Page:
The M&A activity is record high - only in 3Q 2021 we have seen 933 transactions on public markets. 

Just for context, in 2019, the overall aggregate was 700.

What has changed significantly is the volume of mega transactions, including:

  • Afterpay's acquisition by Square ($28.6B, 42.7x EV/Revenue), 
  • Medallia's acquisition by Thoma Bravo ($6.1B, 12.3xEV/Revenue), 
  • Cornerstone OnDemand's acquisition by Clearlake Capital Group ($5.2B, 6.3x EV/Revenue), 
  • and Frame.io's acquisition by Adobe ($1.3B).

If you're thinking of an exit, that might be the right year to do so, but with a good strategy, as SaaS valuation multiples, surprise, surprise, are record-high.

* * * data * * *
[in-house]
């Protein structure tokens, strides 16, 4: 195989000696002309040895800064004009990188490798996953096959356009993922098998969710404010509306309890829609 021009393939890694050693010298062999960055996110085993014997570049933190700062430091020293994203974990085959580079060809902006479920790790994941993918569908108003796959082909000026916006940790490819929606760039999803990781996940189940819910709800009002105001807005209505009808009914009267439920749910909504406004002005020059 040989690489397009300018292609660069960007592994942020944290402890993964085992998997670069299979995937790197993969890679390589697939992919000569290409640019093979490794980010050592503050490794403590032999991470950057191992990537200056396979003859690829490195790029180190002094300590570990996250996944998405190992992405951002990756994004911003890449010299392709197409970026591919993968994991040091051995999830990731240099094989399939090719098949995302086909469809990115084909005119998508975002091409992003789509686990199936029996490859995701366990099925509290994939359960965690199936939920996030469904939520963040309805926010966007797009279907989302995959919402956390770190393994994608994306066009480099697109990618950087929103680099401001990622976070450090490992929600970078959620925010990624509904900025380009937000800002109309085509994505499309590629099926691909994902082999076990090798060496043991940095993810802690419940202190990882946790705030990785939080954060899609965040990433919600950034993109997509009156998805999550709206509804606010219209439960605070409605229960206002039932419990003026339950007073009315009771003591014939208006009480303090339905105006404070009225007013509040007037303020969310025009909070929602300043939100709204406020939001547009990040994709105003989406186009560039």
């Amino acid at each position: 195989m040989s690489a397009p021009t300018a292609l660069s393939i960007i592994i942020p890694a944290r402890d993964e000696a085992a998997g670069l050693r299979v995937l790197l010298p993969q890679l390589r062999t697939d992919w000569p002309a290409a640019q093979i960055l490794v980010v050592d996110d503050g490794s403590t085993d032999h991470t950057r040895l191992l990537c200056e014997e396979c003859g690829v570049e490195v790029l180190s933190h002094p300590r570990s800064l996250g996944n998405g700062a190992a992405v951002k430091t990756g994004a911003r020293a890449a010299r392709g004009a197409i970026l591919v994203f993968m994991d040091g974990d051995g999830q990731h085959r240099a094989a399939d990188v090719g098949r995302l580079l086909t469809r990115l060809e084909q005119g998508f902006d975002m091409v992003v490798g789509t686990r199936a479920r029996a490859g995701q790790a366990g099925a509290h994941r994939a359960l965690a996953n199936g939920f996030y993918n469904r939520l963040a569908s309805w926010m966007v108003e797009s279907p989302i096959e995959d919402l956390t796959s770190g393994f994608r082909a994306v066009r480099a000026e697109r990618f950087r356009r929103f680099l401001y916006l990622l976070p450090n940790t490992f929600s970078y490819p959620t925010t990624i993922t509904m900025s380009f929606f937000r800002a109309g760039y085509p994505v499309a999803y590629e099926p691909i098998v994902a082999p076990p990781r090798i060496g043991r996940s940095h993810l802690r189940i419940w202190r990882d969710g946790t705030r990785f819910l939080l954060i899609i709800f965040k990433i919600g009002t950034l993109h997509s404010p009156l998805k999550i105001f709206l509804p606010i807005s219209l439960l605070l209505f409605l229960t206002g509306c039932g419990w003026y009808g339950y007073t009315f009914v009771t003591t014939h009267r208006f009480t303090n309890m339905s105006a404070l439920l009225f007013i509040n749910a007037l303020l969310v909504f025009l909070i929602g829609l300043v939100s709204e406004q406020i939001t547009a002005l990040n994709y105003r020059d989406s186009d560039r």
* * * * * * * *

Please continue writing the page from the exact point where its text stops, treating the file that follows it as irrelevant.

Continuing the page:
Decreasing willingness-to-pay for paid products

Freemium is eating the world. According to pretty much every report, there is a visible increase in freemium offerings across the market. Considering the solid product-led-growth trend, decreasing willingness-to-pay in time, and the fact that almost any "game in the app store has a free version," it's a challenge you might need to rethink.

Last year, some notable companies shifted to the free model, including Stack Overflow, ServiceNow, or NewRelic.

While the model is great for acquisition, it may hamper the monetization aspects of the business. If you're bootstrapped, that might create a challenge vs. your VC-backed peers

Usage-based pricing adoption

Founders and execs went crazy after the usage-based pricing model in 2021. It went mainstream as the adoption of usage-based pricing increased twofold within the last few years. According to the data, by 2023, we may observe that 79% of companies will adopt or rest usage-based monetization.